Once we open the box up, we see a somewhat limited bundle, if you can even consider it a bundle. Included with the x1650 Pro, Powercolor threw in a DVI-D to VGA adapter for those of you who use a monitor that needs an analog signal, a driver CD, a Cyberlink DVD solution CD, a manual and a VIVO cable. Underneath all of the ‘extras’ we see the card itself. Wrapped securely in an anti-static bag, the x1650 Pro is safe and sound. Once out of the bag, the first thing we notice is the size of the card. While providing dual DVI output, 256MB of onboard GDDR3 memory, the card is considerably shorter than our 7800GT. This is a welcome sight because it increases the usability of the card, allowing us to use it in virtually any PC case. A card of this size would be perfect for anyone who builds, or is thinking about building, a HTPC anytime soon.
Here we see the difference in size between a relatively ‘normal’ sized, full length graphics card and our x1650 Pro sample card.
The x1650 Pro comes to us with a core clock of 600 MHz and the 256MBs of GDDR3 come clocked at 700 MHz for an effective speed of 1400 MHz. The card as the pictures show, includes a decent sized heatsink (relative to the card itself) that covers not only the GPU, but the memory modules as well. One thing that should be pointed out though is that even though the heatsink expands over the memory, it does not actively cool the modules. There is no thermal interface material (TIM) or a heat pad of any kind. Not really a huge deal but why not do something if the base of the heatsink is right there… oh well.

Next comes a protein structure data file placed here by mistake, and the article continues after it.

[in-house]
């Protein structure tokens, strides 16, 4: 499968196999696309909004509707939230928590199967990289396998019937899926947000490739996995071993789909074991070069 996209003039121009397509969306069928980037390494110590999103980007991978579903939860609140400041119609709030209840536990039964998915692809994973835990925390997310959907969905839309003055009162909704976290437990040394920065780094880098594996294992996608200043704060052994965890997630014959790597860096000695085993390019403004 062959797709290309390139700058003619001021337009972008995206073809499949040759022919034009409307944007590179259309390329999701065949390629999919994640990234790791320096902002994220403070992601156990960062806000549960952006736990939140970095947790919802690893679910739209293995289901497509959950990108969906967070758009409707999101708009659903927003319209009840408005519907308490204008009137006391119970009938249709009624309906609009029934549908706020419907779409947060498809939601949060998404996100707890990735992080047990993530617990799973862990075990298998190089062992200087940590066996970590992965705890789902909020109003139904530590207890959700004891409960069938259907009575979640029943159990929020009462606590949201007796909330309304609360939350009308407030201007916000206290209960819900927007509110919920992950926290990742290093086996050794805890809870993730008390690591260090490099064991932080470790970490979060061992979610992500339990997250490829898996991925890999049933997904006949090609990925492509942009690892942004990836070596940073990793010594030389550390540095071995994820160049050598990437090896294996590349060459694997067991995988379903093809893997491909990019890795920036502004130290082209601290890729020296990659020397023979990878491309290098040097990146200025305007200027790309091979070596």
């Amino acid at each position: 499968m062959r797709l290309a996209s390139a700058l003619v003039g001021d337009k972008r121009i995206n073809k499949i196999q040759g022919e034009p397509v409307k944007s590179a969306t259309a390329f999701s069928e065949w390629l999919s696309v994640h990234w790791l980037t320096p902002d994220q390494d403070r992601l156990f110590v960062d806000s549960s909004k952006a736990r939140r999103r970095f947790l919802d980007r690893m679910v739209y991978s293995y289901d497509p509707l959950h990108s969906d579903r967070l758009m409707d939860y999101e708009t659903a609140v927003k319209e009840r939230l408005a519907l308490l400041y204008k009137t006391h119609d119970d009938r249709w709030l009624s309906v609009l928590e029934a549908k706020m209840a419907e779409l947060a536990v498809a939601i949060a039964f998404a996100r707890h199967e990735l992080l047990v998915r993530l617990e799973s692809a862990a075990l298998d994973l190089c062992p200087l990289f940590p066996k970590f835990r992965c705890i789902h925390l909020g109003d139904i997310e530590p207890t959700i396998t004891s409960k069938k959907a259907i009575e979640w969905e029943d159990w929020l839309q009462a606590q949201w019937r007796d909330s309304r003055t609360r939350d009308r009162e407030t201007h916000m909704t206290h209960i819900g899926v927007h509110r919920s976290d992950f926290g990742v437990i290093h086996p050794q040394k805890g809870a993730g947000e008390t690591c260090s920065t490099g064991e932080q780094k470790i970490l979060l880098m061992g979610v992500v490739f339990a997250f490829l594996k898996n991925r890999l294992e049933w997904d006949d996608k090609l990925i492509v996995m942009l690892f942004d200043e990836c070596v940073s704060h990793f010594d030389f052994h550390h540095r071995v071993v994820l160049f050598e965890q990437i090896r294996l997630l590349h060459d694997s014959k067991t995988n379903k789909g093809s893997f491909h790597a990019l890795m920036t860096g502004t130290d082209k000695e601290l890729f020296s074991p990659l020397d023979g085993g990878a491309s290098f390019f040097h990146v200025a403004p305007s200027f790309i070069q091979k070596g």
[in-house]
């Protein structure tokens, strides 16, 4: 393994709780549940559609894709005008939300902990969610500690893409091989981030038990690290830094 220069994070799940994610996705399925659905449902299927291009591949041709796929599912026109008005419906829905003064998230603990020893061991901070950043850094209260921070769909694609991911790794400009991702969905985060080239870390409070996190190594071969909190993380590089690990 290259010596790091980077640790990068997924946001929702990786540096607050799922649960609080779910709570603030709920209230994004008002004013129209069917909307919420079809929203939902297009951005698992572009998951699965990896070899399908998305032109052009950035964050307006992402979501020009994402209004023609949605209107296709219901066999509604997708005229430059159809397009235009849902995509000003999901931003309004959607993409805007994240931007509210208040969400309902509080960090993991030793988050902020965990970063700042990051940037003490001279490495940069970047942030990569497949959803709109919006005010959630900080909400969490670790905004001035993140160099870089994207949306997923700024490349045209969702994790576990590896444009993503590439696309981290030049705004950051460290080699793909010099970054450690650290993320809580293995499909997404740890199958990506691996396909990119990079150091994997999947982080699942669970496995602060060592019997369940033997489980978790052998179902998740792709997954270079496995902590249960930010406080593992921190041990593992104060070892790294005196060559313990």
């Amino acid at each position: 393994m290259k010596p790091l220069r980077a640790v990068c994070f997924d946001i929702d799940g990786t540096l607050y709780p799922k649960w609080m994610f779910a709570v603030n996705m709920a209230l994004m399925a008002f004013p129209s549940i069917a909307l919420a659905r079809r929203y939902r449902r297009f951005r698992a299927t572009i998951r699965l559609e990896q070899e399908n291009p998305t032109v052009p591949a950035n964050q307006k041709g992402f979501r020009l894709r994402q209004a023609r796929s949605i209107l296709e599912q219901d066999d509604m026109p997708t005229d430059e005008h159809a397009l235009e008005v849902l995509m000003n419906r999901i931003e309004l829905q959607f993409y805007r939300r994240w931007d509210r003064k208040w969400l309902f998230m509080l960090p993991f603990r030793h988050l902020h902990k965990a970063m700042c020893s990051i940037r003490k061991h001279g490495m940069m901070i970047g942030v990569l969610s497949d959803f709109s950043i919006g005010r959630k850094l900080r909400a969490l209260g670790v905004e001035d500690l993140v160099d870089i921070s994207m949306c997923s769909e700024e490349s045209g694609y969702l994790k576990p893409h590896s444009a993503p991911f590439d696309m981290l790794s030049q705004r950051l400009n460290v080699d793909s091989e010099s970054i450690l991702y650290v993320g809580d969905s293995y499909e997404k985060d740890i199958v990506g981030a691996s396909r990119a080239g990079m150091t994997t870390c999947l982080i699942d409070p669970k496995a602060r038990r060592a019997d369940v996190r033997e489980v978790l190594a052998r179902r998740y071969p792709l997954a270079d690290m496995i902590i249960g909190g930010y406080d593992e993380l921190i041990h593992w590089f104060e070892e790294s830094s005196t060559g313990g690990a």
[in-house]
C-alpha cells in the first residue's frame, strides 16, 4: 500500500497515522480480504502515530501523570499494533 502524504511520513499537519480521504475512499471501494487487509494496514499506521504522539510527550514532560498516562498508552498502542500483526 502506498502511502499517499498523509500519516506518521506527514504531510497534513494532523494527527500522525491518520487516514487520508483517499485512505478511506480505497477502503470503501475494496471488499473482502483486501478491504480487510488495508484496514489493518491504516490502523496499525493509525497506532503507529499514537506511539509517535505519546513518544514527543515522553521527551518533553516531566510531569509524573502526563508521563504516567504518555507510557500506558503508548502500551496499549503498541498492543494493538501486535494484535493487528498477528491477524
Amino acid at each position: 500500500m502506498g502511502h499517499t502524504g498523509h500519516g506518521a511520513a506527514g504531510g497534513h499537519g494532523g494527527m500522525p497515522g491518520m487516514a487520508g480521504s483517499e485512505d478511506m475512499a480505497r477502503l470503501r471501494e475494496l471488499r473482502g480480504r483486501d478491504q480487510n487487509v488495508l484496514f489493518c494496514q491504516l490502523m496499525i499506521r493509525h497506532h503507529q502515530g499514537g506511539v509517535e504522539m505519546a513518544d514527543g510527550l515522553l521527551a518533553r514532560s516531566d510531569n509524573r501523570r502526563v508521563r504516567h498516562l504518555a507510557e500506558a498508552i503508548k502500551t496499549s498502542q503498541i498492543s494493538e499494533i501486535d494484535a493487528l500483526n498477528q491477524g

The x1650 Pro gathers all the necessary power the PCI-E bus, resulting in the exclusion of any additional need for power from a 6-pin PCI-E connector. This is nice when you consider that most video cards absolutely have to have extra power running to them, resulting in a cable running to the card. This is fine and all but there isn’t really much around the back of the cards usually so you have this one lone cable running into your card. Don’t get me wrong though, with power comes, well, power. I will gladly give up some aesthetic appearance for more GPU power any day but it’s nice for a change to work with a card that doesn’t need this.
Let’s take a look at the specs provided by Powercolor themselves.
For this review, we are using an Intel Core 2 Duo based PC. For those that have paid attention, this is the same PC that we have used in many of the latest reviews. Its specs are:
To completely benchmark this card, we will be using a number of different programs, including synthetic benches such as Futuremark’s 3D Mark 2005 and 2006, as well as current popular games that any of us could be playing at any time. Since not all of us play first person shooters, the popular real time strategy Rise of Nations: Rise of Legends will be included in the testing as well. While there is a lot of preparation and work that goes into reviews such as this one, they are not completely boring. We do get to play with new hardware and I will admit, at times, after the bench was completed, I continued to play.